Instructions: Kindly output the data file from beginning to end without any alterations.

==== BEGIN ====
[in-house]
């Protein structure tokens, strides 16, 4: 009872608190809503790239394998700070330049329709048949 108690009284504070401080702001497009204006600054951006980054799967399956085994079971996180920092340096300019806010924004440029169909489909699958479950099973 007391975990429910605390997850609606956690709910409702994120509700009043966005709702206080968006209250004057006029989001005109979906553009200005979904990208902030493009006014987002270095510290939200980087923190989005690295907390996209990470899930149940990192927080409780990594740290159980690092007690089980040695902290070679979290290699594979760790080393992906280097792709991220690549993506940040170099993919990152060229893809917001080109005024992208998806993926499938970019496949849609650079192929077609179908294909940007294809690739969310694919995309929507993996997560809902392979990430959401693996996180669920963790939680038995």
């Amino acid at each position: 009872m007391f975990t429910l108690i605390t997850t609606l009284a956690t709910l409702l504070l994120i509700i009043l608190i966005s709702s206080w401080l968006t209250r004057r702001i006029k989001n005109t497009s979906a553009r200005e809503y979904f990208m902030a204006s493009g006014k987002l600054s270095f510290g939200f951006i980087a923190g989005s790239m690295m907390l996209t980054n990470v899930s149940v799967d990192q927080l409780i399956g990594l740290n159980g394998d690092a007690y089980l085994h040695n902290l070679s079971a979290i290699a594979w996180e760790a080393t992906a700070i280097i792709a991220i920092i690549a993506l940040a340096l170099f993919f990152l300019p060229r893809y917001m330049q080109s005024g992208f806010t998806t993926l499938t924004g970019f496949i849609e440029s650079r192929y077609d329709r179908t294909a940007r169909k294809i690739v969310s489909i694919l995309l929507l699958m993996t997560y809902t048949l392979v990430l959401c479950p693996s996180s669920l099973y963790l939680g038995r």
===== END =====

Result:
[in-house]
């Protein structure tokens, strides 16, 4: 009872608190809503790239394998700070330049329709048949 108690009284504070401080702001497009204006600054951006980054799967399956085994079971996180920092340096300019806010924004440029169909489909699958479950099973 007391975990429910605390997850609606956690709910409702994120509700009043966005709702206080968006209250004057006029989001005109979906553009200005979904990208902030493009006014987002270095510290939200980087923190989005690295907390996209990470899930149940990192927080409780990594740290159980690092007690089980040695902290070679979290290699594979760790080393992906280097792709991220690549993506940040170099993919990152060229893809917001080109005024992208998806993926499938970019496949849609650079192929077609179908294909940007294809690739969310694919995309929507993996997560809902392979990430959401693996996180669920963790939680038995």
């Amino acid at each position: 009872m007391f975990t429910l108690i605390t997850t609606l009284a956690t709910l409702l504070l994120i509700i009043l608190i966005s709702s206080w401080l968006t209250r004057r702001i006029k989001n005109t497009s979906a553009r200005e809503y979904f990208m902030a204006s493009g006014k987002l600054s270095f510290g939200f951006i980087a923190g989005s790239m690295m907390l996209t980054n990470v899930s149940v799967d990192q927080l409780i399956g990594l740290n159980g394998d690092a007690y089980l085994h040695n902290l070679s079971a979290i290699a594979w996180e760790a080393t992906a700070i280097i792709a991220i920092i690549a993506l940040a340096l170099f993919f990152l300019p060229r893809y917001m330049q080109s005024g992208f806010t998806t993926l499938t924004g970019f496949i849609e440029s650079r192929y077609d329709r179908t294909a940007r169909k294809i690739v969310s489909i694919l995309l929507l699958m993996t997560y809902t048949l392979v990430l959401c479950p693996s996180s669920l099973y963790l939680g038995r």